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Longitudinal strength assessment of damaged box girders

Lookup NU author(s): Dr Simon Benson, Maria Syrigou, Professor Bob Dow


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The residual ultimate strength of a damaged ship can be an important criterion to assess in the immediate aftermath of an accident where the hull is ruptured or excessively distorted. This is particularly essential when the continuous stiffening of the longitudinal hull girder is compromised. The corresponding loss in longitudinal strength may mean the damaged ship is at risk of experiencing excessive bending moments to cause collapse of the hull girder. Reliable and quick numerical approaches to assess damage ultimate strength, such as the Smith progressive collapse method, are thus essential for recoverability and survivability decision making in the event of an accident. However, established methodologies are not necessarily accurate in determining the longitudinal strength of a vessel with severe damage extending over several frame spaces. Therefore, this paper investigates the use of the progressive collapse method to assess the strength of several box girder models with different levels of ruptured damage applied. The girders are analysed using the Smith method and compared to equivalent nonlinear finite element analyses. The area and location of the damage is systematically investigated to show the effect of both the transverse and longitudinal extent of the rupture. These are compared to the Smith method, where only transverse damage extent can be represented. As a result, the requirements for further development of extended progressive collapse methodologies which can account for damage will be discussed.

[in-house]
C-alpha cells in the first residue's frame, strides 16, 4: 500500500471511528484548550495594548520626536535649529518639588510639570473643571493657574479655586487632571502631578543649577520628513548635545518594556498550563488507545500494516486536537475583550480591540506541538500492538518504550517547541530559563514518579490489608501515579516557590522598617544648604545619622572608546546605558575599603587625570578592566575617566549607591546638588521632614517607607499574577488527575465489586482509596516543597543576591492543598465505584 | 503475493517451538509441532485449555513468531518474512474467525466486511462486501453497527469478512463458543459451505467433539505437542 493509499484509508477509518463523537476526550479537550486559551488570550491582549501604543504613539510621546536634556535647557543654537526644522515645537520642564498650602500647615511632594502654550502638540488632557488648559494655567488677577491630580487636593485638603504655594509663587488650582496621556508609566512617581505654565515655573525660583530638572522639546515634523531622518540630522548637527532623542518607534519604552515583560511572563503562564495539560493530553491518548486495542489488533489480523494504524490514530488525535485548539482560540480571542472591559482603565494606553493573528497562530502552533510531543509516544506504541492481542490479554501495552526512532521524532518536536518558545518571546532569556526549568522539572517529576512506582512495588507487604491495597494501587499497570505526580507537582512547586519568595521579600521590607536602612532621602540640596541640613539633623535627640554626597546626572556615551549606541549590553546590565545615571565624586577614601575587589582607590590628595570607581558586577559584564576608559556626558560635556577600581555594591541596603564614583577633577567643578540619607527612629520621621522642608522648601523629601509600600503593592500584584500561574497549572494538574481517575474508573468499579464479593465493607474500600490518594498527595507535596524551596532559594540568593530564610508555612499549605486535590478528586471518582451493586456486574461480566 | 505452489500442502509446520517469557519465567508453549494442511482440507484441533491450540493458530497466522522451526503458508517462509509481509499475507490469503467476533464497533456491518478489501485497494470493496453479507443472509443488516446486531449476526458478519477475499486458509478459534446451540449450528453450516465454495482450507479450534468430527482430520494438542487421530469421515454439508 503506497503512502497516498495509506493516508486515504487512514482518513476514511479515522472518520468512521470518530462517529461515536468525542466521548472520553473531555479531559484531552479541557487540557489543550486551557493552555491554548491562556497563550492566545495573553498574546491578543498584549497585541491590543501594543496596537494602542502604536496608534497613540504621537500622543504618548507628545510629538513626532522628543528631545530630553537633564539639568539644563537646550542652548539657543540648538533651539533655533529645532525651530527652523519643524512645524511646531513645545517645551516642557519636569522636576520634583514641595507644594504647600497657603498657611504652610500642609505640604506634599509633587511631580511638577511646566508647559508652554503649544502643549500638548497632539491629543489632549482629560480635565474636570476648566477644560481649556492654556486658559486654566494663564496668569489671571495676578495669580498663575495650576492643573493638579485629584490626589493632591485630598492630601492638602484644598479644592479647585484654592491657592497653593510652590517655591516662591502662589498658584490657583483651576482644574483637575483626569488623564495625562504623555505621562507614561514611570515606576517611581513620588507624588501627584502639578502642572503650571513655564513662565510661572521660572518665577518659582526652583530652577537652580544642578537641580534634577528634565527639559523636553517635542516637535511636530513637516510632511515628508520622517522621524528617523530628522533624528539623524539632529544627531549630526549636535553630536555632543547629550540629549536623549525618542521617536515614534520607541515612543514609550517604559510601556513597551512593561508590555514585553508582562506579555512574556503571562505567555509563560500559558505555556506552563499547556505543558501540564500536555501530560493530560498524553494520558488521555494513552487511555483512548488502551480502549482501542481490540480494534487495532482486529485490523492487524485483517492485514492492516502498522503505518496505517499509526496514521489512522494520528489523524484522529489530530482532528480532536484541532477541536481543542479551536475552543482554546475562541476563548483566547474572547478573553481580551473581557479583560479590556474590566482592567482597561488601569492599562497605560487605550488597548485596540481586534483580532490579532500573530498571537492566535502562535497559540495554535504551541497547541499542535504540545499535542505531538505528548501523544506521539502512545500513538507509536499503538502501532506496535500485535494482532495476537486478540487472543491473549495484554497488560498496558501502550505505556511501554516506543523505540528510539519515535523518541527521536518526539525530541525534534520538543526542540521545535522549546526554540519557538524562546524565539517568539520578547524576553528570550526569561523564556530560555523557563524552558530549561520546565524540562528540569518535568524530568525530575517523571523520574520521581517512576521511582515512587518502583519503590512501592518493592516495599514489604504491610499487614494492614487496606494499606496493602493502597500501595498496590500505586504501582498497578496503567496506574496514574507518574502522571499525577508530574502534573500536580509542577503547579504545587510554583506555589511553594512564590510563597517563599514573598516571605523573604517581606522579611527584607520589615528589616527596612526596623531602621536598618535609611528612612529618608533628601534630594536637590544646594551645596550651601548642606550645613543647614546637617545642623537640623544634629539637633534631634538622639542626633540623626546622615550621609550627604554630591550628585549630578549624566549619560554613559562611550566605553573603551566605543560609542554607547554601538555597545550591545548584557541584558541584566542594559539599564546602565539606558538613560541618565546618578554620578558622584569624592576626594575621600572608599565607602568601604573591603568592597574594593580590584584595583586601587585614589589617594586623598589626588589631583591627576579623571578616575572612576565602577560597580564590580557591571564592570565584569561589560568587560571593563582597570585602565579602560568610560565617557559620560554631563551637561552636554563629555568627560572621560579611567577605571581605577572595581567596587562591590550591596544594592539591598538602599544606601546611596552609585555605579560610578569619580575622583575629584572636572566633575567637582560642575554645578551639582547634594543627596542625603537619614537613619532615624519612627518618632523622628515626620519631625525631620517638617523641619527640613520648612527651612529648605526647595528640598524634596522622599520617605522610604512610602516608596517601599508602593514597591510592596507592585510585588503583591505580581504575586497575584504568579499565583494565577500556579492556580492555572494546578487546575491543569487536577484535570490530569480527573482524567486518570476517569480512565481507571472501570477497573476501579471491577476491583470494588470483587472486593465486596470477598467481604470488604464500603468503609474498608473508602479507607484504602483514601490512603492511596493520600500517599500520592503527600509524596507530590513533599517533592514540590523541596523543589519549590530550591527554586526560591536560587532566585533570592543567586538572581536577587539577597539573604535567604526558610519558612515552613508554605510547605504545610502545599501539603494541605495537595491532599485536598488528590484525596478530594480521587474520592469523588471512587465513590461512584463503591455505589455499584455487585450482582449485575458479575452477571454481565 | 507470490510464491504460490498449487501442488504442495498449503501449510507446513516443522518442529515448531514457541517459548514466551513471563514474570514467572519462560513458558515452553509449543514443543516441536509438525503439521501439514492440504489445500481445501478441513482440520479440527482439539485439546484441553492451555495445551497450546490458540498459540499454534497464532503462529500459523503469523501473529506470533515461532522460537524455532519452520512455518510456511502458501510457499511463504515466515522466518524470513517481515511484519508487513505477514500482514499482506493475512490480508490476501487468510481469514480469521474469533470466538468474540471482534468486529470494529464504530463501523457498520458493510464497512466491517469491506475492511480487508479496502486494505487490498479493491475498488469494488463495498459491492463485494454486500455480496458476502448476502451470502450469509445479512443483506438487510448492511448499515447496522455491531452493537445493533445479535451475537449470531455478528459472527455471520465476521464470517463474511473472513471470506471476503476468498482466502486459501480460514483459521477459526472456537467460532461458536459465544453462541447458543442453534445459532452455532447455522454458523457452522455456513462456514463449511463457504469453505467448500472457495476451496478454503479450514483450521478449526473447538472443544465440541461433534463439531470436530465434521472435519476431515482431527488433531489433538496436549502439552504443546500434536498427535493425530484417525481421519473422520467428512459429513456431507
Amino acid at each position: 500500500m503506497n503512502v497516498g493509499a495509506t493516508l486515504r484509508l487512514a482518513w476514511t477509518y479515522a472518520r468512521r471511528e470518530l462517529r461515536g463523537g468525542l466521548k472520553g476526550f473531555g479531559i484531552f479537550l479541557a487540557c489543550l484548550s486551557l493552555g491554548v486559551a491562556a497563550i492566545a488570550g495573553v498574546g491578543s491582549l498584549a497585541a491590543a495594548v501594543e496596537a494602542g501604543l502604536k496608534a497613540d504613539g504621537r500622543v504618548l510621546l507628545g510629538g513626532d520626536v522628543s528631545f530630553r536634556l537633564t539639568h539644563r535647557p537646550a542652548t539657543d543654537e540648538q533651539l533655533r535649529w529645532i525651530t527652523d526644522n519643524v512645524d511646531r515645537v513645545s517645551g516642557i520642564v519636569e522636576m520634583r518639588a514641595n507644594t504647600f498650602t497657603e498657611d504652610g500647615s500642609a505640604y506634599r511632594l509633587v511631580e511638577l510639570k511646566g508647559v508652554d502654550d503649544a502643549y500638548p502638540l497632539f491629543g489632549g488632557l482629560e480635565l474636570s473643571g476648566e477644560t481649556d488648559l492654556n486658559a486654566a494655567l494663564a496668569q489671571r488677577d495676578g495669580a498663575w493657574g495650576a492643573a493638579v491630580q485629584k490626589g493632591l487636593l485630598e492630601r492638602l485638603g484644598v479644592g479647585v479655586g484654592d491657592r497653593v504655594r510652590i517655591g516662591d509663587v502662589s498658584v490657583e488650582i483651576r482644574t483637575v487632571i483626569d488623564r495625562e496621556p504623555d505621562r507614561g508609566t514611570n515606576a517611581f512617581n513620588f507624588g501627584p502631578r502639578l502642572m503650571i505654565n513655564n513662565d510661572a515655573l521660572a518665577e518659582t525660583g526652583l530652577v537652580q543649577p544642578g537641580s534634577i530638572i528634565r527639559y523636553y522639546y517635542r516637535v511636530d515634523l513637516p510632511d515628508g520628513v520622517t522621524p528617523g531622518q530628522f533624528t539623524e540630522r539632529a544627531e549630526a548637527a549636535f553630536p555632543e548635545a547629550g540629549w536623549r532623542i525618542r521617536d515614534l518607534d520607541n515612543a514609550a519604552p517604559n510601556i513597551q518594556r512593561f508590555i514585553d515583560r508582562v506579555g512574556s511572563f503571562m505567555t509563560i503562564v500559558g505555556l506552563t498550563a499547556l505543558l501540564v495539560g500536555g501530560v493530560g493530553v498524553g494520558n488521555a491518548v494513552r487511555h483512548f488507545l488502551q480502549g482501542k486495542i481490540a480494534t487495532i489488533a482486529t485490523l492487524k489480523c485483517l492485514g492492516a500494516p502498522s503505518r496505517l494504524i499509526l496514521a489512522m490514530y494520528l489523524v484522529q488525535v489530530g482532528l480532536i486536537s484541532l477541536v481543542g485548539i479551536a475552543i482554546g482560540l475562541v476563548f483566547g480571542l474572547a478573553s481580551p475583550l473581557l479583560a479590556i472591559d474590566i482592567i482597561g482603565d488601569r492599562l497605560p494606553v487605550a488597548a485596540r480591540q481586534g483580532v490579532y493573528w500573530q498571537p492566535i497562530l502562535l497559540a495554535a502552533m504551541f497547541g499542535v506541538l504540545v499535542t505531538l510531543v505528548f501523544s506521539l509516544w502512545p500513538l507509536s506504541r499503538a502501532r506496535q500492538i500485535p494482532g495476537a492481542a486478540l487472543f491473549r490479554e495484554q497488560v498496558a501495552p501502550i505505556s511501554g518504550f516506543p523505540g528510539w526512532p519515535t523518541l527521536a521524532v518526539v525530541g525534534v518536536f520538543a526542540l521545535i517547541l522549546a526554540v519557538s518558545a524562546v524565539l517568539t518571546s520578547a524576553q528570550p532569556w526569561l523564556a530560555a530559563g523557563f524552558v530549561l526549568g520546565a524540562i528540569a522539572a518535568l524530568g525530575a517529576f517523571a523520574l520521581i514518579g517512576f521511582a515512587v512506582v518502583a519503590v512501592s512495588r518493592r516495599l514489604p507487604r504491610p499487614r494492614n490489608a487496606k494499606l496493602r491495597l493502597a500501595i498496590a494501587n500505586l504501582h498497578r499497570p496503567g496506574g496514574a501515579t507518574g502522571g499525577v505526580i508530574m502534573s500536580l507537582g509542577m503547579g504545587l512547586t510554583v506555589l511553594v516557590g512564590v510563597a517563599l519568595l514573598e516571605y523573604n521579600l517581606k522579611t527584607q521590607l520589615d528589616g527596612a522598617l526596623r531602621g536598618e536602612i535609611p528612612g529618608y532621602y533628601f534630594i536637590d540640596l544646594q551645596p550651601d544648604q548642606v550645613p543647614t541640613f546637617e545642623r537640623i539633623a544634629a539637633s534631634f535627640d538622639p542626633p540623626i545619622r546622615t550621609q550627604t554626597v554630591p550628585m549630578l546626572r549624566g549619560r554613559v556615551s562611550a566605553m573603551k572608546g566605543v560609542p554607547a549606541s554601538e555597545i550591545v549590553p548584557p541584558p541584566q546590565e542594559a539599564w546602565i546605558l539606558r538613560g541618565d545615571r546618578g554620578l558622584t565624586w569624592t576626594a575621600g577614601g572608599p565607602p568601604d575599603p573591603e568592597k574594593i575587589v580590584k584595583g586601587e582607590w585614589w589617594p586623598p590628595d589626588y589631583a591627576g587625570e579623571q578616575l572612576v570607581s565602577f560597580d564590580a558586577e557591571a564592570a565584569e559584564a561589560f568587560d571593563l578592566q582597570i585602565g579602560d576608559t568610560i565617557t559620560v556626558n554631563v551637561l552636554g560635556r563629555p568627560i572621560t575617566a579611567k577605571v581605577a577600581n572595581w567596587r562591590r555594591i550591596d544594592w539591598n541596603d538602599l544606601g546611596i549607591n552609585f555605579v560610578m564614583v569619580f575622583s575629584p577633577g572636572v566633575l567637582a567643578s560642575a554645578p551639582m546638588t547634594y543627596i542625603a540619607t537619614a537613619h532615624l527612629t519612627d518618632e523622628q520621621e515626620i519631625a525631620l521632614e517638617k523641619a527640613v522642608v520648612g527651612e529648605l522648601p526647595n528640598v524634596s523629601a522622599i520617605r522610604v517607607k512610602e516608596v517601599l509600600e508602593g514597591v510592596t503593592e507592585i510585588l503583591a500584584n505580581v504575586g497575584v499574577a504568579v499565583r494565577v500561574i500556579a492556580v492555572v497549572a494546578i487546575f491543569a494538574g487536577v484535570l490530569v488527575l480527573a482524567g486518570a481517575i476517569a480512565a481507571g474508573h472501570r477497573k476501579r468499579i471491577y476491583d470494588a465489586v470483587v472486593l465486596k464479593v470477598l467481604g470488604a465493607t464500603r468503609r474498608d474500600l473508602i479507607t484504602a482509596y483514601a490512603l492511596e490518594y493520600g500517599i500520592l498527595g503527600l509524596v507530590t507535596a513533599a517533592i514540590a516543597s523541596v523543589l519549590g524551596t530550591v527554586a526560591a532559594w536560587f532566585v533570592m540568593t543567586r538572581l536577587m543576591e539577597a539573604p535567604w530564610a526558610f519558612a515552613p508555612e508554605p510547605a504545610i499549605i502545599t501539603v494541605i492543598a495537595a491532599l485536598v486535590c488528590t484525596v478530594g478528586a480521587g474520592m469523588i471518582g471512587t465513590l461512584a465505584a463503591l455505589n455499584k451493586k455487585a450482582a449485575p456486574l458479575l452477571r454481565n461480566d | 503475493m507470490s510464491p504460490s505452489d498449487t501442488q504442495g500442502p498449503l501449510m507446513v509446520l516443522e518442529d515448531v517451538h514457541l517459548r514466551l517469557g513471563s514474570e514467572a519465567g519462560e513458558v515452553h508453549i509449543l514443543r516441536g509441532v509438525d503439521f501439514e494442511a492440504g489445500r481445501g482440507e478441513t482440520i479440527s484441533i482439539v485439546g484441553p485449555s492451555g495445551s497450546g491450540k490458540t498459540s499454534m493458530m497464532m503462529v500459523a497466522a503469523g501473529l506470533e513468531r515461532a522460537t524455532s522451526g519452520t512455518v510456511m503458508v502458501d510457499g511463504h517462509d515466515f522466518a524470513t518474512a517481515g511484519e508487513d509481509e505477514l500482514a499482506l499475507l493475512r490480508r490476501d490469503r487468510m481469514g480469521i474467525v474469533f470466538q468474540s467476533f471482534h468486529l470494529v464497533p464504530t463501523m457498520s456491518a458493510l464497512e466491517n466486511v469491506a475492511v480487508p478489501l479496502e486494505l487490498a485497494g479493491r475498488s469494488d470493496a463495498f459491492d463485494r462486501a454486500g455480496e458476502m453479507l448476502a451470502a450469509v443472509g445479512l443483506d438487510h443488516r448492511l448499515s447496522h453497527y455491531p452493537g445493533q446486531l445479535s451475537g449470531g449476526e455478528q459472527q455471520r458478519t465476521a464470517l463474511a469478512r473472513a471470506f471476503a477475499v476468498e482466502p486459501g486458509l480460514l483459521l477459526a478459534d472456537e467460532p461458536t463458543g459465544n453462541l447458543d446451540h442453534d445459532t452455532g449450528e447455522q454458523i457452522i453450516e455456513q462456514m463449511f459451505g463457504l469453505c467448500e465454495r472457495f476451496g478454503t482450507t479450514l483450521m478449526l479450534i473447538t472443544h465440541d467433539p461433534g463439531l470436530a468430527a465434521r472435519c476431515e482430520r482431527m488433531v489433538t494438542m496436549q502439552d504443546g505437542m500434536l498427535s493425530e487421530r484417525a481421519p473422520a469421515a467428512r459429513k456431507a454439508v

Publication metadata

Author(s): Benson S, Syrigou M, Dow RS

Editor(s): Jørgen Amdahl, Sören Ehlers & Bernt J. Leira

Publication type: Conference Proceedings (inc. Abstract)

Publication status: Published

Conference Name: Proceedings of the 6th International Conference on Collision and Grounding of Ships and Offshore Structures (ICCGS)

Year of Conference: 2013

Pages: 305-314

ISSN: 9781138000599

Publisher: CRC Press


DOI: 10.1201/b14915-37

Library holdings: Search Newcastle University Library for this item

ISBN: 9781315884899